An abstract from last month’s San Antonio Breast Cancer Symposium identifies factors linked with longer-term controlled substance use after treatment of breast cancer with mastectomy plus breast reconstruction in women receiving opioids, benzodiazepines, and other sedative/hypnotics.
An abstract presented at last month’s San Antonio Breast Cancer Symposium outlines possible contributors to long-term use of controlled substances after treatment of breast cancer with mastectomy plus breast reconstruction in women who were prescribed opioids, benzodiazepines, and nonbenzodiazepine sedatives/hypnotics.
“It has become clear that short-term exposure to opioids for any reason can lead to long-term dependence, given the highly addictive potential of these agents,” said lead author, Jacob Cogan, MD, hematology/oncology fellow at NewYork Presbyterian/Columbia University Irving Medical Center, in a statement. “Many patients receive this initial exposure around the time of surgery, and patients with cancer are at particularly high risk of becoming dependent on opioids post-operatively.”
This retrospective study used the IBM MarketScan health care claims database to extract data from 2008 through 2017 on women who had a mastectomy and reconstruction. Three periods were used to evaluate opioid, benzodiazepine, and nonbenzodiazepine prescription patterns among women who were not previous users of these classes of drug (n = 26,264; 29,163; and 34,388, respectively):
Overall, 12.1% (odds ratio [OR], 1.45; 95% CI, 1.04-2.02), 5.3% (OR, 1.82; 95% CI, 1.06-3.13), and 2.6% (OR, 1.50; 95% CI, 0.77-2.93) of the women had chronic opioid, benzodiazepine, and nonbenzodiazepine use, respectively, following their mastectomy and breast reconstruction. Chronic use was defined as filling at least 1 and 2 prescriptions in the peri- and postoperative periods, respectively.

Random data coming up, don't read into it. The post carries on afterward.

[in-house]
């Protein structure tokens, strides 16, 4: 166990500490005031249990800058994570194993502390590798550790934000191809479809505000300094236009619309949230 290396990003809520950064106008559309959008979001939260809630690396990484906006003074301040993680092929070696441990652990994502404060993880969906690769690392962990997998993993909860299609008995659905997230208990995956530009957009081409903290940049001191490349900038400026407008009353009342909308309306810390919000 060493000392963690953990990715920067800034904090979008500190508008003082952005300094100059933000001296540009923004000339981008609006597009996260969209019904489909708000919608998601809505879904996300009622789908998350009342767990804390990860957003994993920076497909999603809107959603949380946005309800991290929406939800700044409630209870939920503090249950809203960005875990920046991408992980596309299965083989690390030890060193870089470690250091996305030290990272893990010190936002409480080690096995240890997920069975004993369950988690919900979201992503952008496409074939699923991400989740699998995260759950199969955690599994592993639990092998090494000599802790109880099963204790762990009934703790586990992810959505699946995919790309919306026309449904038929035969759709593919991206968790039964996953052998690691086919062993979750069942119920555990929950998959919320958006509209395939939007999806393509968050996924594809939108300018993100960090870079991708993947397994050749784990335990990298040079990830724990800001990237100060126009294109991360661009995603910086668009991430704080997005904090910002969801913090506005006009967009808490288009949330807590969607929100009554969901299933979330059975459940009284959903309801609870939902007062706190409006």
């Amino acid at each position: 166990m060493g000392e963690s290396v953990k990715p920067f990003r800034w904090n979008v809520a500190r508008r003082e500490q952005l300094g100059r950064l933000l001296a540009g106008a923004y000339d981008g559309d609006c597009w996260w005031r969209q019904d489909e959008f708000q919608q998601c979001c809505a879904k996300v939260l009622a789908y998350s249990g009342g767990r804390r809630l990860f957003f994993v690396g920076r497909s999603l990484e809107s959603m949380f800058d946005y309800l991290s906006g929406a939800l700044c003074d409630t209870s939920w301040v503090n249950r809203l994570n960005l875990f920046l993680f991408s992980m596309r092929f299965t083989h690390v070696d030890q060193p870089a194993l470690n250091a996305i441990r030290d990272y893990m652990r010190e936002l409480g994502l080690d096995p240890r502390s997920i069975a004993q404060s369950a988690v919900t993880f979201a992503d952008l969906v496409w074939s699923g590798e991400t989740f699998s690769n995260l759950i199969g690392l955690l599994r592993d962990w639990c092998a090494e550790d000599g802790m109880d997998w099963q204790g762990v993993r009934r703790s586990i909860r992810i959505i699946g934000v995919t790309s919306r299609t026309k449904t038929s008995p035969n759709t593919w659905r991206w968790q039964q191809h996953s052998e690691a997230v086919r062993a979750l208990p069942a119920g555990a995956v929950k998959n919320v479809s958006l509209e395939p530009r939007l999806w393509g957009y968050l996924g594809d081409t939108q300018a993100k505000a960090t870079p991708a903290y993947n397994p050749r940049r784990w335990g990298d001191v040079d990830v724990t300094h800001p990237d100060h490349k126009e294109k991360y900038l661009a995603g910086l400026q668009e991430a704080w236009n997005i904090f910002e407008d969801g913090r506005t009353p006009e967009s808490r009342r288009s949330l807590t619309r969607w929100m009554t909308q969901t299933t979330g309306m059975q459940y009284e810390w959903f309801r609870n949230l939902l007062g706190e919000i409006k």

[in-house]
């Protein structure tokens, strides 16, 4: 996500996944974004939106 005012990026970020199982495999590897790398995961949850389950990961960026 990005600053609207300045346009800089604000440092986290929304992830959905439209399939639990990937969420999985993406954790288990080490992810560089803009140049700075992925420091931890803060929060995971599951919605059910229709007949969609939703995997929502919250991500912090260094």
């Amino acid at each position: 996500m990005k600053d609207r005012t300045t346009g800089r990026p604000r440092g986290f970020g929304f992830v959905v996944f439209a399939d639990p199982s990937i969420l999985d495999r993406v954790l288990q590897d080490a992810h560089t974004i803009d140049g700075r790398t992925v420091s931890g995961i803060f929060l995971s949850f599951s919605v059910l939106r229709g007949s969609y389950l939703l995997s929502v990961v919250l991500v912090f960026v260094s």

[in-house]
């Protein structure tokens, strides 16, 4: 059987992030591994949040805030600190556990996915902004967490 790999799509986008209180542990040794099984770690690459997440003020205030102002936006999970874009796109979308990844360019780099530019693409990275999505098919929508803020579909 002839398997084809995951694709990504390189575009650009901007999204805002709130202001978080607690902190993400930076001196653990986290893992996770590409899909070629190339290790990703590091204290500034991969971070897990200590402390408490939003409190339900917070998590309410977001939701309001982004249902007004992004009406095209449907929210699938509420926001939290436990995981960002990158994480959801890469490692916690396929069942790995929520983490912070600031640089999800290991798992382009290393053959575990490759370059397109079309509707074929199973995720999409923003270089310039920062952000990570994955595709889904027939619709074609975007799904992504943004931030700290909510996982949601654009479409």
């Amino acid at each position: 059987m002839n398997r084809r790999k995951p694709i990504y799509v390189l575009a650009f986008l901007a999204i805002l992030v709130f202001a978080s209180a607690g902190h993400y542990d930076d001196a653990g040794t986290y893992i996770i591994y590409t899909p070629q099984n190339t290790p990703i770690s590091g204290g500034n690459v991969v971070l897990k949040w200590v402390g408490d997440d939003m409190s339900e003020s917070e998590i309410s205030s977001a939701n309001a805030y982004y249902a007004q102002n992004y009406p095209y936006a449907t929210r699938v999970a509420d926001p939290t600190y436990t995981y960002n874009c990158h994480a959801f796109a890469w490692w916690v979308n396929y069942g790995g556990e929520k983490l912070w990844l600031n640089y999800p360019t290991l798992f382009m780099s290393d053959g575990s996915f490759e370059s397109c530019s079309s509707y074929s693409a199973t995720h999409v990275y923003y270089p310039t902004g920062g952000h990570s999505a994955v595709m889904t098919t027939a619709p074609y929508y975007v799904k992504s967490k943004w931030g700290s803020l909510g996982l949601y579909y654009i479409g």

Following multivariable logistic regression analysis, the contribution of younger age (≤39 years and 40-69 years), having Medicaid coverage, and receiving a mental health or substance use diagnosis to the women’s increased risk of becoming a new chronic user was common across the classes:
A positive correlation was seen between the number of risk factors and the risk of becoming a persistent user.
Receiving chemotherapy was an additional risk factor for chronic controlled substance use, with respective odds of 1.35, 2.20, and 1.92, showing that its influence varied across the classes.
These results do not suggest avoiding these drug classes, Cogan noted. “Rather, patients should be vigilant about taking these medications only when necessary, and they should work closely with the prescribing provider to attempt to minimize risk of dependence,” he said.
Additional attention must be paid to those who have also received a mental health or substance use diagnosis, the authors noted.
A possible study limitation is inaccuracy of claims submitted to insurance companies.
Cogan JC, Raghunathan RR, Beauchemin MP, et al. Persistent controlled substance use following mastectomy with reconstruction surgery. Presented at: 2020 San Antonia Breast Cancer Symposium; December 8-11, 2020. Abstract GS3-08.